Talk to your doctor or a mental health professional about your options for treatment, which may include therapy, medication, or both.
You can also call the Substance Abuse and Mental Health Services Administration (SAMHSA).
Their National Helpline is free, confidential, 24/7, 365-days a year for treatment referral and information for those who need mental help.
You don’t need a major depressive disorder to call.
If any moms feel like they cannot help their children, remember that there are many organizations and organizations out there to help them (like SAMHSA).
Reach out and call them today, so you can get back to a sense of self.
Your personal information is private and the telephone interviews are confidential.
Another factor that contributes to stay at home mom depression is the feeling of isolation.
This is especially true for married stay-at-home mothers who are struggling while their partners are progressing and advancing in their chosen career.
When you’re at home with young children, it’s easy to feel cut off from the world.
And regardless of a woman’s marital status, connecting with other moms can be incredibly helpful.
Reach out to friends and family, join online groups and parenting forums, or find a local mom group in your area.
No matter what your circumstances, sharing experiences with others can help you feel less alone and more energized.
It’s also important not to forget that you don’t have to do it all on your own.
Day to Day Monotony
Doing the same thing day in and day out can be monotonous and draining.
And when you’re a stay at home mom, it’s easy to fall into a routine that feels never-ending.
The lack of variety can lead to feelings of boredom, frustration, and even depression.
To combat this, try to change your schedule or take breaks outside, like a walk in the park or doing a mommy-and-me class with your child.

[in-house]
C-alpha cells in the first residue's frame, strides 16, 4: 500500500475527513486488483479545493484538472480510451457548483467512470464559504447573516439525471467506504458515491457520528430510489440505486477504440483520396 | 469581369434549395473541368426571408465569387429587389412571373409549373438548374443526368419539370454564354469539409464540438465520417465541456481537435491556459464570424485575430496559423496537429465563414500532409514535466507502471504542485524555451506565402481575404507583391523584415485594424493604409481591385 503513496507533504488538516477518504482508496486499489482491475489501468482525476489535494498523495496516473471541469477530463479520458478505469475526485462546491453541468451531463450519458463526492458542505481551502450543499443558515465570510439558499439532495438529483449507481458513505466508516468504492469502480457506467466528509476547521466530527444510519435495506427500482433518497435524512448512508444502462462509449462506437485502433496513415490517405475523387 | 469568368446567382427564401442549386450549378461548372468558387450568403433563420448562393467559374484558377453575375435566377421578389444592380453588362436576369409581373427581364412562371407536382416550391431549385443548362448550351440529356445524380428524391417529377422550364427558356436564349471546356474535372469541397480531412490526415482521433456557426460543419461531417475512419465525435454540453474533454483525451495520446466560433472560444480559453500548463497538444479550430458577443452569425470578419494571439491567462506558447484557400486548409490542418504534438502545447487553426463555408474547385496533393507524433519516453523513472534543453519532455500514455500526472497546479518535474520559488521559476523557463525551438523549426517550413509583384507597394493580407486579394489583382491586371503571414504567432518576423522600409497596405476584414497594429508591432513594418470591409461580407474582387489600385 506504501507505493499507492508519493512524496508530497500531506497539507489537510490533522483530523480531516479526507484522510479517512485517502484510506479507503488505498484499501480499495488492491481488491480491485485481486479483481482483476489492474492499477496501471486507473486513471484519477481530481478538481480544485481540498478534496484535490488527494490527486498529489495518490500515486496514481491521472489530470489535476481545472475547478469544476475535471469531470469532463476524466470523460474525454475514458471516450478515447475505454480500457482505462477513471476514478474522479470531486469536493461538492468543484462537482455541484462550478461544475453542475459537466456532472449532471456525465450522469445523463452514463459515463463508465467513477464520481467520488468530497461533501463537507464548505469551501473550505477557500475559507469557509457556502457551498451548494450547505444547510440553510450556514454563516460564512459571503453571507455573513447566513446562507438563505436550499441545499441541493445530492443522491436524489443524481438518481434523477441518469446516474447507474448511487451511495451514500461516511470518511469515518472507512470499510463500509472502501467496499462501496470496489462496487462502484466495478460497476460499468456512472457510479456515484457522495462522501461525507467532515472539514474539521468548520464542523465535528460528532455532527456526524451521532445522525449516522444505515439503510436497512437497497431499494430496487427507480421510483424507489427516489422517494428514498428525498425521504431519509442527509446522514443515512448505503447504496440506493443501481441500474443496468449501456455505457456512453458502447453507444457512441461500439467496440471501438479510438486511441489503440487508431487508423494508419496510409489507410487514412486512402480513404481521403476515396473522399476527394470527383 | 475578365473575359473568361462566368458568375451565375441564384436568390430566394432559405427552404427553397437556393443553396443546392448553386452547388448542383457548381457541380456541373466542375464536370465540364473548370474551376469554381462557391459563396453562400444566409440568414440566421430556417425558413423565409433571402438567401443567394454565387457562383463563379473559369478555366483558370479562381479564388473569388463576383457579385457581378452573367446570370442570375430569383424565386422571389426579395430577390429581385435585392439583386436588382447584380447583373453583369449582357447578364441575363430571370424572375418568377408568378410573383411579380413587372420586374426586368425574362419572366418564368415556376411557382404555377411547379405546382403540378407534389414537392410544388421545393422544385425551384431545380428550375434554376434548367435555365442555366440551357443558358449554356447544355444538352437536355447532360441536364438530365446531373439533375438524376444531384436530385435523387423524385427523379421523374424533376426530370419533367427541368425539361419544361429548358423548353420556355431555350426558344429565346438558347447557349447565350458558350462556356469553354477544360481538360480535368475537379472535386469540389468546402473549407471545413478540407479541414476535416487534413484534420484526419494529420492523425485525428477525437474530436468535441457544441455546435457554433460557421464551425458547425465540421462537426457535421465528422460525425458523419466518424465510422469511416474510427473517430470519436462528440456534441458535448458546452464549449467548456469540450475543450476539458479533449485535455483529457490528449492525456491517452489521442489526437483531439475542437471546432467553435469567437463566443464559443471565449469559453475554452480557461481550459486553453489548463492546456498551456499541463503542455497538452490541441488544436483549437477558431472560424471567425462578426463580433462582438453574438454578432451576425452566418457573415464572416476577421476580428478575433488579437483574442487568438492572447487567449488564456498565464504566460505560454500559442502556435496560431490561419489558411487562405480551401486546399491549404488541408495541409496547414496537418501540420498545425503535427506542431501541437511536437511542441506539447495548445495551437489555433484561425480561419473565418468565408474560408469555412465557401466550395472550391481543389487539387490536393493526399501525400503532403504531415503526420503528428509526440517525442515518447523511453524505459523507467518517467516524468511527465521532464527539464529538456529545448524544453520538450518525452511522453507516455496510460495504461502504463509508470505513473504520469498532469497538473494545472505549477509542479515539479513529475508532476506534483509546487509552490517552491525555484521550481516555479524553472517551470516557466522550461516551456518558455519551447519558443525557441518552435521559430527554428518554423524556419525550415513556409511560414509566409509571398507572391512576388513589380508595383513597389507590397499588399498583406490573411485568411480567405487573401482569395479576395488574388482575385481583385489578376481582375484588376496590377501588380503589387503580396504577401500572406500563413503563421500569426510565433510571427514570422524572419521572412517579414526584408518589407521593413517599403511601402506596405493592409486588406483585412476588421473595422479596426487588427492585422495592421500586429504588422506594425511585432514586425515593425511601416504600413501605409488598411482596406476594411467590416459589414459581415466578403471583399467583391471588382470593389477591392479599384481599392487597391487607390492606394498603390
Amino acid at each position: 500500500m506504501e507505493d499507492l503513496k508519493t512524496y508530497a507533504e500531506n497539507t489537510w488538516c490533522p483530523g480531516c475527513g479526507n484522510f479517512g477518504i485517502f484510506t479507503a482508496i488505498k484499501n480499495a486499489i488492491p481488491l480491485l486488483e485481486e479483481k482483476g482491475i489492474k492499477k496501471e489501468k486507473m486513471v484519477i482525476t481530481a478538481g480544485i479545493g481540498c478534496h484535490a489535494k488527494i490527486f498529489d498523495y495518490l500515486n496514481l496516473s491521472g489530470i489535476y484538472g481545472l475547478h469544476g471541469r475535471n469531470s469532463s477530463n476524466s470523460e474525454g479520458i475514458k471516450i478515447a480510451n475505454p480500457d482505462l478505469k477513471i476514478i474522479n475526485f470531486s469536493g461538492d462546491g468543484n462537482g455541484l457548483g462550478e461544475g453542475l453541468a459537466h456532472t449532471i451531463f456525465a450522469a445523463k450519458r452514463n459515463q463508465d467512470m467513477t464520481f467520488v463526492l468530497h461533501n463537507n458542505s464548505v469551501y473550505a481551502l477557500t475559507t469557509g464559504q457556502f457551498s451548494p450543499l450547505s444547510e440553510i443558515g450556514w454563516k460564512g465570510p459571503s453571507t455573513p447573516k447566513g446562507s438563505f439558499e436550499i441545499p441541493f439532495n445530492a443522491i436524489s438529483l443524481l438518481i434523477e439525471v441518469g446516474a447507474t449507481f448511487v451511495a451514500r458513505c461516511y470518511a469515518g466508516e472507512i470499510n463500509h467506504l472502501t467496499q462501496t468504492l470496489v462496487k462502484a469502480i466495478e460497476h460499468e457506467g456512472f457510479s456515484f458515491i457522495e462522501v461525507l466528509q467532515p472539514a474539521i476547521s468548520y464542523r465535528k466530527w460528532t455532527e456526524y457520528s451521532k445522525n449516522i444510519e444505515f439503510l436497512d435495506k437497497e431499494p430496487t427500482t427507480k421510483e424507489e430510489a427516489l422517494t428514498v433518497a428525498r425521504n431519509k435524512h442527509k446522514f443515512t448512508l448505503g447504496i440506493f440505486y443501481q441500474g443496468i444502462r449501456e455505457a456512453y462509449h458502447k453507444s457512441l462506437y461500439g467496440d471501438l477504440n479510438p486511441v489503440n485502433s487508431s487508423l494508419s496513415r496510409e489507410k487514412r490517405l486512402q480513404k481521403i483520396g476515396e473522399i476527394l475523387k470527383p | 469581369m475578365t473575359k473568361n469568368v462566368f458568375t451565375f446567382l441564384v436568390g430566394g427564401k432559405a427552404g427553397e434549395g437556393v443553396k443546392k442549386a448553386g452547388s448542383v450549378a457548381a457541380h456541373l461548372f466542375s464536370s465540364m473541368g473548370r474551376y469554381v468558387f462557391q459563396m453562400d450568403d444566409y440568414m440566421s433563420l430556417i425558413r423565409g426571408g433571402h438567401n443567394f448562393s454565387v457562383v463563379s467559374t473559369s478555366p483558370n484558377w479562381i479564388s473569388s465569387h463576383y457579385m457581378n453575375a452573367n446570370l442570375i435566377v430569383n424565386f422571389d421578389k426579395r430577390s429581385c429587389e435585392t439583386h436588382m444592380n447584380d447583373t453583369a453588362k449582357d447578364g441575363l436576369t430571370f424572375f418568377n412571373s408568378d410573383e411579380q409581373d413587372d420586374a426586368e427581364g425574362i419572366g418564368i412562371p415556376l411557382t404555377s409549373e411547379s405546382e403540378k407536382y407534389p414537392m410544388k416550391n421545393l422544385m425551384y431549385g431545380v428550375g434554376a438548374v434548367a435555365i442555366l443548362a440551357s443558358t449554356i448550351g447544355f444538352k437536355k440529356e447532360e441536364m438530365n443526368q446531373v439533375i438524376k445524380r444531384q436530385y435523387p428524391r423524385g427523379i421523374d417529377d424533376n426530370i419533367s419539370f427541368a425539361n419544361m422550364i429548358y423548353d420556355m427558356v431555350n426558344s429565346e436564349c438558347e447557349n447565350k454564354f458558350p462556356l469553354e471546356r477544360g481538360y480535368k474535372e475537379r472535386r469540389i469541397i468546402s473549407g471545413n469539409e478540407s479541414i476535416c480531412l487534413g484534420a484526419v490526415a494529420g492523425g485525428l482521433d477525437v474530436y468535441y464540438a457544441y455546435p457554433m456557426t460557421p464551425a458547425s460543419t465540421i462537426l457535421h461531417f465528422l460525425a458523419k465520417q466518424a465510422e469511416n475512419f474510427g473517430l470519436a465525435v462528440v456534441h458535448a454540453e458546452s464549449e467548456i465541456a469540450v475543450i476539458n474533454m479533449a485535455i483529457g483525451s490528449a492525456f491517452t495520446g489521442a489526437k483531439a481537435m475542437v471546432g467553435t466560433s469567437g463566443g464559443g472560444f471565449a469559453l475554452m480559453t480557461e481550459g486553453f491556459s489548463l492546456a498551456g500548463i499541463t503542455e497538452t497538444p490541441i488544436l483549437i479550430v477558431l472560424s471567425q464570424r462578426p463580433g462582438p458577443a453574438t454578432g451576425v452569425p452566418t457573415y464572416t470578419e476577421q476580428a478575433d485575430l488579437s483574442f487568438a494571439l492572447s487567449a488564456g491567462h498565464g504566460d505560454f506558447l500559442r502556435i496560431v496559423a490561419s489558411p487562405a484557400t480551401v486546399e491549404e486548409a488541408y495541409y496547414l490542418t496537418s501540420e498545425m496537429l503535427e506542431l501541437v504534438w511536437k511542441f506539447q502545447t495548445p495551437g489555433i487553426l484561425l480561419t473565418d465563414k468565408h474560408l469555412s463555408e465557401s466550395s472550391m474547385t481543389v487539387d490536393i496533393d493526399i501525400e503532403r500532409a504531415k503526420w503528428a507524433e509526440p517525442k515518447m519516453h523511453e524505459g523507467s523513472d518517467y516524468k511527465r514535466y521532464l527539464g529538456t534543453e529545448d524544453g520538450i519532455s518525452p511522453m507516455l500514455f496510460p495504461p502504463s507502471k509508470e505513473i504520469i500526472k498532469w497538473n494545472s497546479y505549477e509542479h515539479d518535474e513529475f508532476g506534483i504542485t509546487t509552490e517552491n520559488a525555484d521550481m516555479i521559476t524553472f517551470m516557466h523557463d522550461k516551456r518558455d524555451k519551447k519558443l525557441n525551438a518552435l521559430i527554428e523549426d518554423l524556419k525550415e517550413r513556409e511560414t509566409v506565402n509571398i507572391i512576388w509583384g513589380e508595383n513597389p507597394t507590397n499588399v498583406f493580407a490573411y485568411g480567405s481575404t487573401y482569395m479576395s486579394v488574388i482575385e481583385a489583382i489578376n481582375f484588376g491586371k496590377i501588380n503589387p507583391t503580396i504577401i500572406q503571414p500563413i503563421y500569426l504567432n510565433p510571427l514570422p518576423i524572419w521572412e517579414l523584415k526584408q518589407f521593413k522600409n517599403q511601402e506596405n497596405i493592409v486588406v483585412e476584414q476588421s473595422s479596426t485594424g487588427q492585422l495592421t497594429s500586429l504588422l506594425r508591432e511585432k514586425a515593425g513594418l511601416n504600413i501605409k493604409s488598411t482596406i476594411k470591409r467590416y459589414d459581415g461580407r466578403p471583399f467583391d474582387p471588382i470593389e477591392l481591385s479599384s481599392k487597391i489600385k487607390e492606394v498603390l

Even the smallest changes can bring some excitement into your life.
Pressure & Alcohol Abuse
Being a stay at home mom is a full-time job with no breaks or holidays.
This can lead to a higher risk of alcohol abuse through the social pressure and expectation of relaxing with wine.
Women are surrounded with the theme of moms need wine to “have fun” and “relax”.
They likely feel pressure to drink to relax, which only increases their risk of depression while decreasing their social support from the women who choose not to drink.
The best way to be a great mom is to believe you’re doing a great job being your child’s mom.
And if believing this is not enough because you have doubts and questions, get yourself into support groups who can help you carry the weight of raising your kids.
And then make sure you get the medical attention you need to help you decrease your depression symptoms and increase your physical health.
Hormonal Changes In New Moms
Estrogen and progesterone decrease in a new mother after her baby is born.
The reason why this happens is to help new mothers with nursing their babies.
About 2 to 3 months postpartum, these hormones return to pre-baby levels, but some studies report that hormones might take up to six months after a baby is born to normalize.
And new moms who feel like they have to care for their newborn and keep up with their household duties should know that it’s okay to take a break from the housework or hire this out.
Your physician will also evaluate your depression risk in your postpartum follow-up visit.
Being a mom is hard, and being a SAHM is even harder.
Give yourself a break and don’t strive for perfection.
Accept that there will be good days and bad days, and that it’s okay to ask for help when you need it.
It’s normal to struggle with feelings of depression, anxiety, and isolation from time to time.
Being a stay at home mom can be a beautiful and life-changing experience, but it’s also okay to admit that it’s not always easy.
Stay at home mom depression is real, and it’s essential to understand why it happens and how to cope.
By acknowledging these feelings, focusing on self-care, seeking support from others, and getting the medical attention and care you need, you can overcome stay-at-home mom depression and find joy in the journey of motherhood.
Remember, you’re not alone, and there is always a way forward.
Take care of yourself, and know that you’re doing an incredible job.
Micah Klug is a wife, homeschooling mother to five children, and author. She teaches time-tested solutions to help parents remember what matters most in life, including strengthening their home, faith, and family relationships. To learn how a child who grew up in an authoritarian home is now creating an environment of peace and joy in her own home visit this page. If you want to contact Micah, send her an email here or email [email protected].